Before I went to Europe on a Spring Break music tour, I had never left North America. Being able to see just how similar people are across the world was eye-opening. There were also many differences (not limited to languages, customs, food and water), yet it seemed the similarities outweighed the differences.
This past month, a group of 34 students and four chaperones took a trip to Europe, visiting Berlin, Prague, and Rome. The primary focuses of the trip were for the orchestra to perform four times (three of which were at high schools) and for the students to learn about the rich history of Europe. For most of us, this was our first time traveling to Europe, and it was an amazing experience because its history is so abundant. We learned so much more by seeing the Sistine Chapel and Pompeii than we ever could by reading a textbook.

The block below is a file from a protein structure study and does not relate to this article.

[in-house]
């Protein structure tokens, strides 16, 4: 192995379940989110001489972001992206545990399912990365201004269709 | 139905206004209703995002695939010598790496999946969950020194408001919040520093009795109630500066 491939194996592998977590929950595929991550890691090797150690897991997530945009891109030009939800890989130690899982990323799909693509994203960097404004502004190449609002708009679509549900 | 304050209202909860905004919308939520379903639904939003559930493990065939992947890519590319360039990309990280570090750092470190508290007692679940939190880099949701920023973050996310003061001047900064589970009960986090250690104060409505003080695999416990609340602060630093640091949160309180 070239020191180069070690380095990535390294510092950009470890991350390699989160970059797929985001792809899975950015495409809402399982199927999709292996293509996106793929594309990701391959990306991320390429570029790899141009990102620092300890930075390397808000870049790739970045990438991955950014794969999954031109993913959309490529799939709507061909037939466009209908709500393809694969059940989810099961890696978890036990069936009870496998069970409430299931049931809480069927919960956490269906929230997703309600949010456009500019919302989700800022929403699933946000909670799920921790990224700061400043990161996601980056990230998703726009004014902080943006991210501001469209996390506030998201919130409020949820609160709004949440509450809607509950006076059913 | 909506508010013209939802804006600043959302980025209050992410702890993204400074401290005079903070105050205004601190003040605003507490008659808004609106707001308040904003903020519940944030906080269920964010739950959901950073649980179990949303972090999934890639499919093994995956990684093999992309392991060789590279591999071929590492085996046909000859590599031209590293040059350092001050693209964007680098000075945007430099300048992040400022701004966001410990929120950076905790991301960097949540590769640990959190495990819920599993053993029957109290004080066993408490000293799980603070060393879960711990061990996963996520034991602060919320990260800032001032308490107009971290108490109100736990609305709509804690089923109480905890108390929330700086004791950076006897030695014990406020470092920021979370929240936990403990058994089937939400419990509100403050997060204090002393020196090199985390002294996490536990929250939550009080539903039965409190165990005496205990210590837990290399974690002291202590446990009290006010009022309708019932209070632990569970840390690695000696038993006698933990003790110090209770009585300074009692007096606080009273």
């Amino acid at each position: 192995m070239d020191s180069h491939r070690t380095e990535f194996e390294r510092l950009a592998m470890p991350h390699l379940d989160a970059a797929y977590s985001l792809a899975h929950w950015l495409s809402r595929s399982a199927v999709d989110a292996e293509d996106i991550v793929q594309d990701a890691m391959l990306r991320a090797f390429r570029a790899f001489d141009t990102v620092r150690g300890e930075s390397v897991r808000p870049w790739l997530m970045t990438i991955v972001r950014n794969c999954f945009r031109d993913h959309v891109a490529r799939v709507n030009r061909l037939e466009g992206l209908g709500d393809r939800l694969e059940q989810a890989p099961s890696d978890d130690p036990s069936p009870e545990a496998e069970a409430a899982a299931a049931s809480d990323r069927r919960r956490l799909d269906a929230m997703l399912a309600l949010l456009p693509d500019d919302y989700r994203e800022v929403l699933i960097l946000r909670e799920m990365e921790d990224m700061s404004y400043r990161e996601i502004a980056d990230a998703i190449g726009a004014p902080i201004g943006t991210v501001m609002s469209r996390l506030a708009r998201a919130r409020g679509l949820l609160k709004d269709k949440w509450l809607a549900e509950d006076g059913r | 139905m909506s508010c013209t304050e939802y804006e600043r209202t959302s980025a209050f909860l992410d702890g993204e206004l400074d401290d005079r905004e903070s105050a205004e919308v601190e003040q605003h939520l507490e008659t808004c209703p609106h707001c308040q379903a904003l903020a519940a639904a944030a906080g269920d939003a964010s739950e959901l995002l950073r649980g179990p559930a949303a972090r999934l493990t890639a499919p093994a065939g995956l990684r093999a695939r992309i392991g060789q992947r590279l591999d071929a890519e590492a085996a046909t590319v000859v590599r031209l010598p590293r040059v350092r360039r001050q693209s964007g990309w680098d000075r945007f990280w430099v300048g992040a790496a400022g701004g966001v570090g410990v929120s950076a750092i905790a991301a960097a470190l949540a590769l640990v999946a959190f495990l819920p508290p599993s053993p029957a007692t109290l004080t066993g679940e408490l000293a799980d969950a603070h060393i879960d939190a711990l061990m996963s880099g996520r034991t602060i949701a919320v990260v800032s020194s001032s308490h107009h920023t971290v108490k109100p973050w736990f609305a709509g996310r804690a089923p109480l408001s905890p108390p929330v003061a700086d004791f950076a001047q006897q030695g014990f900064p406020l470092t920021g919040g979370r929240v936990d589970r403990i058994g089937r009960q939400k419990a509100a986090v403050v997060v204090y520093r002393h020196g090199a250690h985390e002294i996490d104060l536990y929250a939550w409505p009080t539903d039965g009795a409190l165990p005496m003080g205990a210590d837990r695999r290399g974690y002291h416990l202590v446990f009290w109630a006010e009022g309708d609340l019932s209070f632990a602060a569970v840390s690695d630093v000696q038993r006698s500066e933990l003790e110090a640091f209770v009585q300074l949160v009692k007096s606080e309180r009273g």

After meeting at the school at 5:30 a.m., traveling for 11 hours by ferry and plane, and then a two-hour bus ride, we arrived jet-lagged and exhausted in Eisenach, Germany. Eisenach is a small town where Johann Sebastian Bach was born and raised, filled with cute bakeries and shops. We had some free time to walk around, buy waffles and gelato, and shop. For dinner, we had a traditional German meal of meat and potatoes in our hotel, an old German building. The next day we visited Bach House, a museum dedicated to the composer. We learned about Bach’s life, family, music and legacy, and we enjoyed a demonstration by a man playing some instruments from Bach’s time. Of course, this being a music tour, we begged to be allowed to play some of the various organs and harpsichords that Bach himself composed on.
Later that day, we took a four-hour bus ride to Cologne. We walked along the Rhine River to the Cologne Cathedral, or Kölner Dom. The intricacy and artistry of the massive cathedral was unlike anything we’d ever seen in North America.
On the third day of our trip, we had our first school visit and performance at Gymnasium Jüchen. After touring the school, we met with some of the kids our age. They performed for us, we performed for them, and we finished off with a collaborative piece featuring instrumentalists from both groups.